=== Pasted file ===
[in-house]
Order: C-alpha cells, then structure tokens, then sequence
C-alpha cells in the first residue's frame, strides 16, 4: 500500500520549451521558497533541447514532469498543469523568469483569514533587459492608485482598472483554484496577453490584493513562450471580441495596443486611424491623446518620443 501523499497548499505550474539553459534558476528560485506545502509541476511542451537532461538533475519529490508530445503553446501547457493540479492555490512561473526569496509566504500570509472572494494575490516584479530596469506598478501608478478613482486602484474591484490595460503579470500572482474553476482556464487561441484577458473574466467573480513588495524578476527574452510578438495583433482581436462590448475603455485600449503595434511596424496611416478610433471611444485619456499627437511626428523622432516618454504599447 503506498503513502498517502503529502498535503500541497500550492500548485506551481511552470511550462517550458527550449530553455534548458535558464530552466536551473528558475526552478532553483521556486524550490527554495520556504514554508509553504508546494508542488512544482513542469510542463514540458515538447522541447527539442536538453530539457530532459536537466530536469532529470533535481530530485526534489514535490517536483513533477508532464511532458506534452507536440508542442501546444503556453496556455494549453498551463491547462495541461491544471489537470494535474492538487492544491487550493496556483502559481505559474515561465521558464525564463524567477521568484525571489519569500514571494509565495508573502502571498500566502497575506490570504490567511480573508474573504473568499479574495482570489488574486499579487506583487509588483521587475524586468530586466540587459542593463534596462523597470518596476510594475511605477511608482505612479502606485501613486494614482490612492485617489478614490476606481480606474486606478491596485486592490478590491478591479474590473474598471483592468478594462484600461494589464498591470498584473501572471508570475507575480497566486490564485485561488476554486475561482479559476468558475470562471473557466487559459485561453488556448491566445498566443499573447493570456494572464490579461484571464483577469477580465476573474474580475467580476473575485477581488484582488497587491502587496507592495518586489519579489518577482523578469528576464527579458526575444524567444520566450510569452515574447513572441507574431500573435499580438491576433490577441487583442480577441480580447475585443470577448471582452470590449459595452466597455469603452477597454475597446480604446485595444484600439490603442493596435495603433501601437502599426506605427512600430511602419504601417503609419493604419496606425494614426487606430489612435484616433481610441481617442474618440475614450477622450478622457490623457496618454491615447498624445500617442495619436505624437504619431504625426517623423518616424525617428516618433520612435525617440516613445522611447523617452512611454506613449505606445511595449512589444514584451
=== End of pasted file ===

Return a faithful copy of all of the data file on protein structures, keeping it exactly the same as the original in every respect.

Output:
[in-house]
Order: C-alpha cells, then structure tokens, then sequence
C-alpha cells in the first residue's frame, strides 16, 4: 500500500520549451521558497533541447514532469498543469523568469483569514533587459492608485482598472483554484496577453490584493513562450471580441495596443486611424491623446518620443 501523499497548499505550474539553459534558476528560485506545502509541476511542451537532461538533475519529490508530445503553446501547457493540479492555490512561473526569496509566504500570509472572494494575490516584479530596469506598478501608478478613482486602484474591484490595460503579470500572482474553476482556464487561441484577458473574466467573480513588495524578476527574452510578438495583433482581436462590448475603455485600449503595434511596424496611416478610433471611444485619456499627437511626428523622432516618454504599447 503506498503513502498517502503529502498535503500541497500550492500548485506551481511552470511550462517550458527550449530553455534548458535558464530552466536551473528558475526552478532553483521556486524550490527554495520556504514554508509553504508546494508542488512544482513542469510542463514540458515538447522541447527539442536538453530539457530532459536537466530536469532529470533535481530530485526534489514535490517536483513533477508532464511532458506534452507536440508542442501546444503556453496556455494549453498551463491547462495541461491544471489537470494535474492538487492544491487550493496556483502559481505559474515561465521558464525564463524567477521568484525571489519569500514571494509565495508573502502571498500566502497575506490570504490567511480573508474573504473568499479574495482570489488574486499579487506583487509588483521587475524586468530586466540587459542593463534596462523597470518596476510594475511605477511608482505612479502606485501613486494614482490612492485617489478614490476606481480606474486606478491596485486592490478590491478591479474590473474598471483592468478594462484600461494589464498591470498584473501572471508570475507575480497566486490564485485561488476554486475561482479559476468558475470562471473557466487559459485561453488556448491566445498566443499573447493570456494572464490579461484571464483577469477580465476573474474580475467580476473575485477581488484582488497587491502587496507592495518586489519579489518577482523578469528576464527579458526575444524567444520566450510569452515574447513572441507574431500573435499580438491576433490577441487583442480577441480580447475585443470577448471582452470590449459595452466597455469603452477597454475597446480604446485595444484600439490603442493596435495603433501601437502599426506605427512600430511602419504601417503609419493604419496606425494614426487606430489612435484616433481610441481617442474618440475614450477622450478622457490623457496618454491615447498624445500617442495619436505624437504619431504625426517623423518616424525617428516618433520612435525617440516613445522611447523617452512611454506613449505606445511595449512589444514584451